April 21, 2019

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Austria NGO fights hate online, one conversation at a time

Austria NGO fights hate online, one conversation at a timeWhen it comes to the problem of online hate speech, the culprits behind the keyboards and smartphones can take some surprising forms -- just take 74-year-old Viennese retiree Ms H. Angered by an article she read on the internet a year ago, the outwardly unassuming former midwife reacted with a Facebook outburst in which she said all immigrants should be poisoned on arrival in Austria. Since the end of 2017, several Austrian jurisdictions -- including Vienna -- have been trying to fight online abuse through a pilot programme called "Dialogue instead of hate" ("Dialog statt Hass").


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Polanski sues US motion picture academy for reinstatement

Polanski sues US motion picture academy for reinstatementOscar-winning film director Roman Polanski is suing the Academy of Motion Picture Arts and Sciences, demanding his reinstatement nearly a year after the organization expelled him amid the #MeToo movement. Polanski, who in 1977 pleaded guilty in California to statutory rape, argued in a court filing in Los Angeles that the academy wrongly denied him a hearing when it voted in May to oust him amid the nationwide furor sparked by sexual-abuse revelations against famed producer Harvey Weinstein. The complaint, filed to the Superior Court of California, County of Los Angeles on Thursday, says the academy's board of governors convened on January 26 to re-examine its decision, and confirmed it.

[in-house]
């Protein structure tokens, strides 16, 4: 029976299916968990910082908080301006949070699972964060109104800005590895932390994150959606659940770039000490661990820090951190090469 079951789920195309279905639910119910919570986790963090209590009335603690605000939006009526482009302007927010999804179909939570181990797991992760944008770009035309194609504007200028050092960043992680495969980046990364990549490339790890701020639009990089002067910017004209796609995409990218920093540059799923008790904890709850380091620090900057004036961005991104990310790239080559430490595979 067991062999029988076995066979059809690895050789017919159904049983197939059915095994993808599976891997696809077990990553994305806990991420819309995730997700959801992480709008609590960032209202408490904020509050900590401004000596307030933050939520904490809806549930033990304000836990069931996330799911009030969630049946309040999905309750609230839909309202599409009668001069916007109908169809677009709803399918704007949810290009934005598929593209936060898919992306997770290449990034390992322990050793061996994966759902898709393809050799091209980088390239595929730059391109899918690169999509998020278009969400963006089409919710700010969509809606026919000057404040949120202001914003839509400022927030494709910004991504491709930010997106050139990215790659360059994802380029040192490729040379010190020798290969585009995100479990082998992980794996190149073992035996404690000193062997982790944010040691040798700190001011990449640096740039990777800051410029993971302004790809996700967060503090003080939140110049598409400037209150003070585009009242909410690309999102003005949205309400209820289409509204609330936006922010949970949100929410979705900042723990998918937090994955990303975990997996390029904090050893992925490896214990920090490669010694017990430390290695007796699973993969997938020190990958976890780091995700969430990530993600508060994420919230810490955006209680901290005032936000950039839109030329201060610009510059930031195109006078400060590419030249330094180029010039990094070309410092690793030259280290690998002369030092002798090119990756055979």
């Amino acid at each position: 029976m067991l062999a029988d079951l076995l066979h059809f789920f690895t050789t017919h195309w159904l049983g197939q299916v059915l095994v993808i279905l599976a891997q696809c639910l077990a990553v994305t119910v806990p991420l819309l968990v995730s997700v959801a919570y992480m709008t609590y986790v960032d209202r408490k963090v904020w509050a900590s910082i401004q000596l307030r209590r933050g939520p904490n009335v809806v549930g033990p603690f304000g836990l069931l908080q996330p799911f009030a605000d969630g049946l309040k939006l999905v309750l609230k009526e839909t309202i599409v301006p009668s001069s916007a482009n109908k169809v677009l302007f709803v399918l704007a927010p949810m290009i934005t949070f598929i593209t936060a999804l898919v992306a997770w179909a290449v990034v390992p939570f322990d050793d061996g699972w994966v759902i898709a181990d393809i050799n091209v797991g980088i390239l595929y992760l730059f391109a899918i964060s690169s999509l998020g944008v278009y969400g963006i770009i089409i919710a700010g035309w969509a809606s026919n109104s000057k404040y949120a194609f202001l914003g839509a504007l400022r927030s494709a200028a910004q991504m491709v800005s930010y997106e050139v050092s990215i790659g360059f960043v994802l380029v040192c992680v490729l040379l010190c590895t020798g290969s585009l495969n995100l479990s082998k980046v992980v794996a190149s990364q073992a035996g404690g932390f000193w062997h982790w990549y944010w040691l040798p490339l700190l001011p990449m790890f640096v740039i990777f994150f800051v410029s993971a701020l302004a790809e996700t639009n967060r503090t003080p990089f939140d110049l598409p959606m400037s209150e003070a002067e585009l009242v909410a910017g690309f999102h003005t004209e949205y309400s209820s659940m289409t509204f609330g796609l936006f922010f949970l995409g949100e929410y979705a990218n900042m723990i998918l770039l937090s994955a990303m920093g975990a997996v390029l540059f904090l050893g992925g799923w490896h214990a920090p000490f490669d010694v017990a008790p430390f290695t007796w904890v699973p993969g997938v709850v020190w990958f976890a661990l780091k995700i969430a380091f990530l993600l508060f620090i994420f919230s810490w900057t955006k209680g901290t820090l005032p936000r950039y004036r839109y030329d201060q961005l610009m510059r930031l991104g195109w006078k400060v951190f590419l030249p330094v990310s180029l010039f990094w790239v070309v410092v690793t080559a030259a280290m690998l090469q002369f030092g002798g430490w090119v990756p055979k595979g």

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Columbine honors 13 lost with community service, ceremony

Columbine honors 13 lost with community service, ceremonyLITTLETON, Colo. (AP) — Community members in suburban Denver marked the 20th anniversary of the Columbine High School shooting Saturday with a remembrance ceremony that celebrated the school's survival and by volunteering at shelters, doing neighborhood cleanup projects and laying flowers and cards at a memorial to the 13 people killed.


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UPDATE 1-Doves, heartbreak and hope on 20th anniversary of Columbine High massacre

UPDATE 1-Doves, heartbreak and hope on 20th anniversary of Columbine High massacreAddressing hundreds of people gathered at Saturday's service in a park next to the school, Dawn Anna, mother of slain student Lauren Townsend, spoke on behalf of all the families of the victims about their sense of loss. Patrick Ireland, whose fall out of a school library window into the arms of firefighters, which became one of the iconic images of the massacre, spoke of his long physical and emotional recovery. Betty Shoels, the aunt of murdered student Isaiah Shoels, said her 18-year-old nephew was a fun-loving athlete who was always smiling, despite feeling out of place as one of the school's few African-American students.


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Northern Irish Police: Journalist’s Murder Sign Of A ‘New Brand Of Terrorism’